The very first book we read, and a useful Rosetta Stone of our relationship, was Gary Chapman’s the Five Love Languages. Before I go on, I’d love for you to email me if you have any particularly insightful books into your own relationship. 

      Rosetta Stone

      Figure 2. Not to be confused with the Romance languages which, for Americans, are mostly useless.


      Chapman’s premise is that every person creates their own model for what it means to love and be loved – based on their observations of their parents, popular culture (God help us), and others as well as their own personalities, theories, needs, and desires. Chapman’s experience counseling couples as a pastor led him to group people into five broad models he calls the love languages: words of affirmation, quality time, gift-giving, acts of service, and physical touch

      The first love language is words of affirmation: verbal and written encouragement to bolster your significant other. 

      Beware: A common mistake is to make comments pushing something you want them to do but they aren’t necessarily thrilled about. So to say something like “You could be making so much more money!” only is encouragement if that’s what your mate wants. Otherwise your comment can “express not love but rejection.”

      If your better half has this love language, affirm their strengths! Give them a living eulogy – both privately and in front of other people. Remind yourself that words are important with a note you will see all the time – and let that note inspire a practice of complimenting a specific thing every day. And, every so often, write a love letter expressing your appreciation.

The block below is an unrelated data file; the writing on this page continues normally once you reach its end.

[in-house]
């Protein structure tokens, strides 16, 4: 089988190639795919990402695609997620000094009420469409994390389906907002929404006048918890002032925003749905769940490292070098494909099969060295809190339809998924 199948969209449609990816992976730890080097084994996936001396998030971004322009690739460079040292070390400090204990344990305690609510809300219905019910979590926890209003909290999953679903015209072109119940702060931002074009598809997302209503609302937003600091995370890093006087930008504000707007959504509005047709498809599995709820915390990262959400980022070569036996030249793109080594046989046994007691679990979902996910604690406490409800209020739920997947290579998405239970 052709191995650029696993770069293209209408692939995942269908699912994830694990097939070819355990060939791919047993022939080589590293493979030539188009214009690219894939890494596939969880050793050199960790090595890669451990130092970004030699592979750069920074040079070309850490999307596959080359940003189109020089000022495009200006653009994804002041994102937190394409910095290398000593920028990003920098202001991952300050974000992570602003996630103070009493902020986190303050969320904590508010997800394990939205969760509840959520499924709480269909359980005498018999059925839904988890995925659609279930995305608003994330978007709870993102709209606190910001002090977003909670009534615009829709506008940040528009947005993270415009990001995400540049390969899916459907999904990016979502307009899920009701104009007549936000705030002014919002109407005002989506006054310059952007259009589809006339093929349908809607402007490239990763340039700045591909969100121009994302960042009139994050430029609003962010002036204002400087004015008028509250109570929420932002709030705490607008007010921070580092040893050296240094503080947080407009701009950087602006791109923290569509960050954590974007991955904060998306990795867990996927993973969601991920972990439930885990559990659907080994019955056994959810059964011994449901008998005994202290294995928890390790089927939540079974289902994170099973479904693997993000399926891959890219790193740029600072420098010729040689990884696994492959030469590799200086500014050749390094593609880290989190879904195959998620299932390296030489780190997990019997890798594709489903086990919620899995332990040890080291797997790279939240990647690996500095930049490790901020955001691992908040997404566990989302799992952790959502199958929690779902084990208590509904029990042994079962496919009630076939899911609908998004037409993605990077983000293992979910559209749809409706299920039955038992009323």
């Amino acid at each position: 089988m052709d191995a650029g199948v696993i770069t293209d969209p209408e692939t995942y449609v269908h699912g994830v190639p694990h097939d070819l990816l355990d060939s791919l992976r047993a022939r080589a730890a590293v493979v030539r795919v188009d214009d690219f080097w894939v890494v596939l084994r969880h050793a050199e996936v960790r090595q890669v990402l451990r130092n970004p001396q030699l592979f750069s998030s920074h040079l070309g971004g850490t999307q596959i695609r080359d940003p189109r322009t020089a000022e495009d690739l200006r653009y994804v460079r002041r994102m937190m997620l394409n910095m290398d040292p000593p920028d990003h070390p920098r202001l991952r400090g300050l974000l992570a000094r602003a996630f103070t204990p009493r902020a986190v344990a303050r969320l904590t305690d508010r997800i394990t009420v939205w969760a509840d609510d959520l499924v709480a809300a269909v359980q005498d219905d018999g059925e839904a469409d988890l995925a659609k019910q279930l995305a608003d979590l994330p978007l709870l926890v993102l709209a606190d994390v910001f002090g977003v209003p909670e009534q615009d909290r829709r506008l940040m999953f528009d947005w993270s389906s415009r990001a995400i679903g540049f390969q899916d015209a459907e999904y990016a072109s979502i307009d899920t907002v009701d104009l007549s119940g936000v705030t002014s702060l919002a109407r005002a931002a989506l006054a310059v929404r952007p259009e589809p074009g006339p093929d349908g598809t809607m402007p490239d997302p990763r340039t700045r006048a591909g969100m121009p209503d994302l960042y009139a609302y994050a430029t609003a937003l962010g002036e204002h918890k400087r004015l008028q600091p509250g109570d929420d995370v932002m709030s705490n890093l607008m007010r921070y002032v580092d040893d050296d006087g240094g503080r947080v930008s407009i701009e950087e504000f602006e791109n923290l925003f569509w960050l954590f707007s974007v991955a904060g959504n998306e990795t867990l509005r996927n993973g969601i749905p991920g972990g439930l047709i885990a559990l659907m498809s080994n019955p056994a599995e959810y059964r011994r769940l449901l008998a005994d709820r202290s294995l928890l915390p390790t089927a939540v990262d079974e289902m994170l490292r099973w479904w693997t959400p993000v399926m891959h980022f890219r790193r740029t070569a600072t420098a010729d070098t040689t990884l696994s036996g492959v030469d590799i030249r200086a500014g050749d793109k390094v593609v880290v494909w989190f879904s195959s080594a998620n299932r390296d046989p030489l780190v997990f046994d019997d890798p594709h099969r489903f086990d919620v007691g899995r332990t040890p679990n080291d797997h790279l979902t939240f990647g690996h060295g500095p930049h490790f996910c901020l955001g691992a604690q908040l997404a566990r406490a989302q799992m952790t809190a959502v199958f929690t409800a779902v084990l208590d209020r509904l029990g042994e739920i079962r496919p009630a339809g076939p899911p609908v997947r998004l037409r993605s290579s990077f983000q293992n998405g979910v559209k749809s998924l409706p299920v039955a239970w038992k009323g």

Figure 3. 50 years – 18,250 days – in, Bernard was struggling with new affirmations: “Buttercup, your earlobes warm your ears – but also my heart.” “Cookie, your hair could tow a truck – it’s certainly towed me along these last decades.” “Lovebird, your body fat could make seven bars of soap – well, that’s normal, you’re so thin it’s probably only 2 or 3” 


      The second love language is quality time: giving someone your undivided attention. Crucially, this means no other distractions: sitting in front of a television together means Netflix has your attention, not your significant other.

      There are two dialects of quality time. The first is conversation. Chapman emphasizes that words of affirmation is really about saying but quality time is really about hearing. He envisions a “sympathetic dialogue where two individuals are sharing their experiences, thoughts, feelings, and desires in a friendly, uninterrupted context.” If your mate has this dialect, discuss the big 2-3 items of each day and listen for how they feel about each – and ask for clarification to make sure you understand.

      The second dialect is shared activity: “The purpose is to experience something together, to walk away from it feeling ‘He cares about me. He was willing to do something with me that I enjoy, and he did it with a positive attitude.’” If this is your partner’s dialect, ask them for a list of a half dozen activities they’d like to do together – and do one a month.